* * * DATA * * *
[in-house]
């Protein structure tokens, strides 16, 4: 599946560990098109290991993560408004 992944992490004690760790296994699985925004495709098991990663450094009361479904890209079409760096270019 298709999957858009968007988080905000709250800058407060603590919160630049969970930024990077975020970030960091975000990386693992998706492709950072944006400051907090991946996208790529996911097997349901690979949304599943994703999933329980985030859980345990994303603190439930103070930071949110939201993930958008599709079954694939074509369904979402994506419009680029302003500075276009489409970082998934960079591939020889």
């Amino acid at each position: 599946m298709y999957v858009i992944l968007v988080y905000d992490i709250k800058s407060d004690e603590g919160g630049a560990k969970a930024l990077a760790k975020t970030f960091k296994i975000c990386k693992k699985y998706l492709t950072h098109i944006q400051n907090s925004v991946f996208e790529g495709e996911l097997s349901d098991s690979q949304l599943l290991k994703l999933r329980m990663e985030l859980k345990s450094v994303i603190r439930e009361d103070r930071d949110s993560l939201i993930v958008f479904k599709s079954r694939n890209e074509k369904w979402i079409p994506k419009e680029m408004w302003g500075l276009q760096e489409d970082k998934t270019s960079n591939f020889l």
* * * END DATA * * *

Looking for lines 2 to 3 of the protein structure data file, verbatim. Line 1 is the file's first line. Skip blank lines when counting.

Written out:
């Protein structure tokens, strides 16, 4: 599946560990098109290991993560408004 992944992490004690760790296994699985925004495709098991990663450094009361479904890209079409760096270019 298709999957858009968007988080905000709250800058407060603590919160630049969970930024990077975020970030960091975000990386693992998706492709950072944006400051907090991946996208790529996911097997349901690979949304599943994703999933329980985030859980345990994303603190439930103070930071949110939201993930958008599709079954694939074509369904979402994506419009680029302003500075276009489409970082998934960079591939020889």
């Amino acid at each position: 599946m298709y999957v858009i992944l968007v988080y905000d992490i709250k800058s407060d004690e603590g919160g630049a560990k969970a930024l990077a760790k975020t970030f960091k296994i975000c990386k693992k699985y998706l492709t950072h098109i944006q400051n907090s925004v991946f996208e790529g495709e996911l097997s349901d098991s690979q949304l599943l290991k994703l999933r329980m990663e985030l859980k345990s450094v994303i603190r439930e009361d103070r930071d949110s993560l939201i993930v958008f479904k599709s079954r694939n890209e074509k369904w979402i079409p994506k419009e680029m408004w302003g500075l276009q760096e489409d970082k998934t270019s960079n591939f020889l």